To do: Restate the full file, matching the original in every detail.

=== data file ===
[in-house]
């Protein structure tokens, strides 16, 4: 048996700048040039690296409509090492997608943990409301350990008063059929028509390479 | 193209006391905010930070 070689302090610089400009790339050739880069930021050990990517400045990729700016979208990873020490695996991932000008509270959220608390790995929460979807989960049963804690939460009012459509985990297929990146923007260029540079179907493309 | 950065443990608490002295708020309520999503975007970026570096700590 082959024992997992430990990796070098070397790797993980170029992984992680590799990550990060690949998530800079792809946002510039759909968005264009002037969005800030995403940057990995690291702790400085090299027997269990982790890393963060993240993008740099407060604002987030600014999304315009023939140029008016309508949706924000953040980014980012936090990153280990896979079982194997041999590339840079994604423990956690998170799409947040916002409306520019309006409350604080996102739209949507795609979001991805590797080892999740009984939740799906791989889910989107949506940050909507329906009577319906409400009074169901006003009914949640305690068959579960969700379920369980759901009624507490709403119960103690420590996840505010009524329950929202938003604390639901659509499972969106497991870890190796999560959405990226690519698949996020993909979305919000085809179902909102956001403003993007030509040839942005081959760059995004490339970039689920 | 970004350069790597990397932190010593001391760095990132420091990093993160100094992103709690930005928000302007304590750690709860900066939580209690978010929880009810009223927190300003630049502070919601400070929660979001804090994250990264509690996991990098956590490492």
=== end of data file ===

[in-house]
């Protein structure tokens, strides 16, 4: 048996700048040039690296409509090492997608943990409301350990008063059929028509390479 | 193209006391905010930070 070689302090610089400009790339050739880069930021050990990517400045990729700016979208990873020490695996991932000008509270959220608390790995929460979807989960049963804690939460009012459509985990297929990146923007260029540079179907493309 | 950065443990608490002295708020309520999503975007970026570096700590 082959024992997992430990990796070098070397790797993980170029992984992680590799990550990060690949998530800079792809946002510039759909968005264009002037969005800030995403940057990995690291702790400085090299027997269990982790890393963060993240993008740099407060604002987030600014999304315009023939140029008016309508949706924000953040980014980012936090990153280990896979079982194997041999590339840079994604423990956690998170799409947040916002409306520019309006409350604080996102739209949507795609979001991805590797080892999740009984939740799906791989889910989107949506940050909507329906009577319906409400009074169901006003009914949640305690068959579960969700379920369980759901009624507490709403119960103690420590996840505010009524329950929202938003604390639901659509499972969106497991870890190796999560959405990226690519698949996020993909979305919000085809179902909102956001403003993007030509040839942005081959760059995004490339970039689920 | 970004350069790597990397932190010593001391760095990132420091990093993160100094992103709690930005928000302007304590750690709860900066939580209690978010929880009810009223927190300003630049502070919601400070929660979001804090994250990264509690996991990098956590490492």